Background of the project
WildTech addresses the problem of the increasing prevalence of new
and emerging diseases arising from wildlife, which has clear implications
for disease spread to domestic animals and humans both across Europe and
globally. The reasons for this alarming trend are multi-factorial and
have been well documented in the literature. In brief, the continued
increase in the human population results in habitat fragmentation caused
by factors such as deforestation and increasing levels of pollutants.
These issues combined with global warming inevitably impact on
host-pathogen relationships and the spread of pathogens into
geographical areas previously unaffected. Alterations in land use and
livestock rearing practices and the rapid global movement of humans,
animals and other organisms are also key factors. Finally, the evolution
of viral pathogens adds another factor into this alarming and complex
WildTech is focussed on wildlife as a reservoir of disease. It is
reported that 61% of known pathogens infect multiple animal species and
75% of all diseases which have emerged in the last two decades are of
wildlife origin. It is therefore clear that the surveillance of disease
in wildlife not only impacts on communities that rely on healthy
domestic animals but is also an essential tool for the protection of
human health. Despite this alarming situation, surveillance for
infectious diseases in wildlife is far from satisfactory. Until now,
there was no co-ordinated effort to monitor the spread of infection
within and between different countries in the EU. Surveillance of
wildlife infectious disease has been largely passive in structure rather
than a proactive attempt to predict and manage future disease threats
The WildTech project has been established specifically to address these
problems and to set up a technology platform that may be exploited in
Europe and elsewhere as a basis for high throughput disease diagnosis in
- The application of microarray technology for the detection of
known infectious agents in wildlife populations.
- The application of microarray technology to the detection and
identification of novel and unknown infectious agents in wildlife
- The application of microarray technology to the development of
high through-put serological screening of wildlife populations for
- The utilisation of these technologies to assess the spread of
selected diseases (proof of concept) using historical samples and
those collected during the grant. We will monitor and model patterns
of wildlife disease spread and the risks associated with these
changes. Ultimately this epidemiology framework will be used to
reduce the risk of further potential epidemics by producing a
generic action plan in case of emerging epizootics among wildlife.
- The development of a state of the art wildlife disease data
management system with mapping capability for use in Europe and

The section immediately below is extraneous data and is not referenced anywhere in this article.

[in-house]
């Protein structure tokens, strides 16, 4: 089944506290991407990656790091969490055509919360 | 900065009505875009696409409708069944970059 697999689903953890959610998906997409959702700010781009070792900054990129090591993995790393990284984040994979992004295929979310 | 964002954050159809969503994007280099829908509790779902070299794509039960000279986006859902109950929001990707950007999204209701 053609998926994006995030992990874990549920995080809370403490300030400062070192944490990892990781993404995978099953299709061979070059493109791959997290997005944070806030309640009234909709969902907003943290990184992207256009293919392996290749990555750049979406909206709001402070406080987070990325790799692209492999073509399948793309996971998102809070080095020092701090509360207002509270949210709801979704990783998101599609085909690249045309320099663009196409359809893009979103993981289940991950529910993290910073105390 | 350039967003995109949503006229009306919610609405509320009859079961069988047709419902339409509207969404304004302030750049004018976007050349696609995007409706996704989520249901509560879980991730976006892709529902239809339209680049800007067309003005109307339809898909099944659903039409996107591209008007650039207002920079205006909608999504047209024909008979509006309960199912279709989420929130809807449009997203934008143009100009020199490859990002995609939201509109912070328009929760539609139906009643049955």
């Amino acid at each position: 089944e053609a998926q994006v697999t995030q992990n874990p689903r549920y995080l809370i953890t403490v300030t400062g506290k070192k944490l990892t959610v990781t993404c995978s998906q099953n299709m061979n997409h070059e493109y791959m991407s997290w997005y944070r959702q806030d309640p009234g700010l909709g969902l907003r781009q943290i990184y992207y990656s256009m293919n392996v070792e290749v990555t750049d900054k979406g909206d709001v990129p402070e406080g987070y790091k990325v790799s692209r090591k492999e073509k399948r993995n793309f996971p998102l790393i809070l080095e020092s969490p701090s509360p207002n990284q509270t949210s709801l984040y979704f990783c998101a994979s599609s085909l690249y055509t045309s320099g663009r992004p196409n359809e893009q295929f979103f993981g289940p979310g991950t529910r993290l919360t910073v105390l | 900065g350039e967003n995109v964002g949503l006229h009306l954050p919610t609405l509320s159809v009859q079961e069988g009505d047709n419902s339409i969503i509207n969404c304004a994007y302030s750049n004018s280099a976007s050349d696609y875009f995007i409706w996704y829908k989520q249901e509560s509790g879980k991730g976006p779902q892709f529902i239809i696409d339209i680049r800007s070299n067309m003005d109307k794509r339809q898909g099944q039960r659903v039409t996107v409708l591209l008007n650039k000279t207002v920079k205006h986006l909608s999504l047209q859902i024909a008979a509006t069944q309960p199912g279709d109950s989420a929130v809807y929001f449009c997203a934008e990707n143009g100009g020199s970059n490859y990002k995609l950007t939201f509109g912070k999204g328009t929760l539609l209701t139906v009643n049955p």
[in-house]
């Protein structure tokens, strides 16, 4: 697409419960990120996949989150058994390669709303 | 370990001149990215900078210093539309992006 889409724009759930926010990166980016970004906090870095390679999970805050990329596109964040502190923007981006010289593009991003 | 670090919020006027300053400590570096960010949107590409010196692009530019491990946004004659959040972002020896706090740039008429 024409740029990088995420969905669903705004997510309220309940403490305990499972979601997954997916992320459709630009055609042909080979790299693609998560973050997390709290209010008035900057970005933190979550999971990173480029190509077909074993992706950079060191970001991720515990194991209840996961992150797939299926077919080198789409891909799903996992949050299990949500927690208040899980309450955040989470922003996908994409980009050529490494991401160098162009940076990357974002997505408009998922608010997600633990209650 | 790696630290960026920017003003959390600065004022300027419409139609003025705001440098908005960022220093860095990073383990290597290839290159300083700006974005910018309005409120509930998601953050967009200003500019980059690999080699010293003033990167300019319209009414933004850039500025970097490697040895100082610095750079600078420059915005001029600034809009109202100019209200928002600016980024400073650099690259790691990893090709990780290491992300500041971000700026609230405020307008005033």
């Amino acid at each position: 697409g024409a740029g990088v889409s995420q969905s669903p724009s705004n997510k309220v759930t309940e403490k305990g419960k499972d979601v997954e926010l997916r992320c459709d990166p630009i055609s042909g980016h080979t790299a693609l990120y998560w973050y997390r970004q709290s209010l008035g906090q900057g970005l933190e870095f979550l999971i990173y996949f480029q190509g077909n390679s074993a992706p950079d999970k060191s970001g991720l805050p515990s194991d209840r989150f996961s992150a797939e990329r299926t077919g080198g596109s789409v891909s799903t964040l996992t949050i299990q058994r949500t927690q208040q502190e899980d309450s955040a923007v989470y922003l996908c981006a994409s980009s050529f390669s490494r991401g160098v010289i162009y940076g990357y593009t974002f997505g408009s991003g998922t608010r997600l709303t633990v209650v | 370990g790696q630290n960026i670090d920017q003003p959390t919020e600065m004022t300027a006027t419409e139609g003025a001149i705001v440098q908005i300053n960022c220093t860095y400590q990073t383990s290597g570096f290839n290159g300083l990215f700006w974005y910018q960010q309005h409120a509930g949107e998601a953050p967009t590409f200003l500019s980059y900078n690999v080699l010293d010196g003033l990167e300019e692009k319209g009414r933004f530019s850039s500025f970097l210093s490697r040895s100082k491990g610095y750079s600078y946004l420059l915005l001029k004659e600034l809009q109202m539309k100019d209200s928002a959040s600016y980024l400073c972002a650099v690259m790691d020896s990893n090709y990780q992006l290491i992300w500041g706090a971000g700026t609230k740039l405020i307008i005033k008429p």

- The establishment of a framework for pan-European surveillance
of wildlife diseases.
The work programme is subdivided into the following key areas:
- Establishment of array-based technologies for multi-pathogen
screening of individual wildlife samples.
- Epidemiological analysis of historical and new field data to
assess current wildlife disease incidence, prevalence and geographic
distribution and to determine the potential risk for the emergence
of new diseases.
- Development of online resources for comprehensive and accessible
information on wildlife diseases.
- Establishment of a surveillance network for emerging diseases of
wildlife in Europe comprised of specialists in diagnostic
technology, bioinformatics and wildlife health, with links to
corresponding European and international networks.
This project is supported by the European Commission under the Food, Agriculture
and Fisheries, and Biotechnology Theme of the 7th Framework Programme for
Research and Technological Development, grant agreement no. 222633.
Role of Wildpro and Twycross Zoo in WildTech
Twycross Zoo - East Midland Zoological Society is one of 13 partners
involved in the four-year EU-funded (FP7) WildTech project, which aims to develop novel
technologies for the surveillance of emerging and re-emerging wildlife diseases.
The project is being led by the University of
Nottingham. Other partners are universities, government agencies and
biotechnology companies from across Europe, including the Veterinary
Laboratories Agency (VLA), Scottish Agricultural College (SAC), Clondiag, and
Twycross Zoo provides information on the health and management of captive and
free-ranging animals and emerging infectious diseases via the Wildpro electronic
encyclopaedia and library, and the Zoo's role in the WildTech project is to
collate historical published information on important pathogens and diseases
in European wildlife, particularly the priority pathogens
Mycobacterium tuberculosis (bovine TB), Bluetongue virus
(bluetongue), Francisella tularensis (Tularemia), European brown
hare syndrome virus and hantaviruses (haemorrhagic fever with renal
syndrome - HFRS), so that it can be
made available to wildlife professionals worldwide.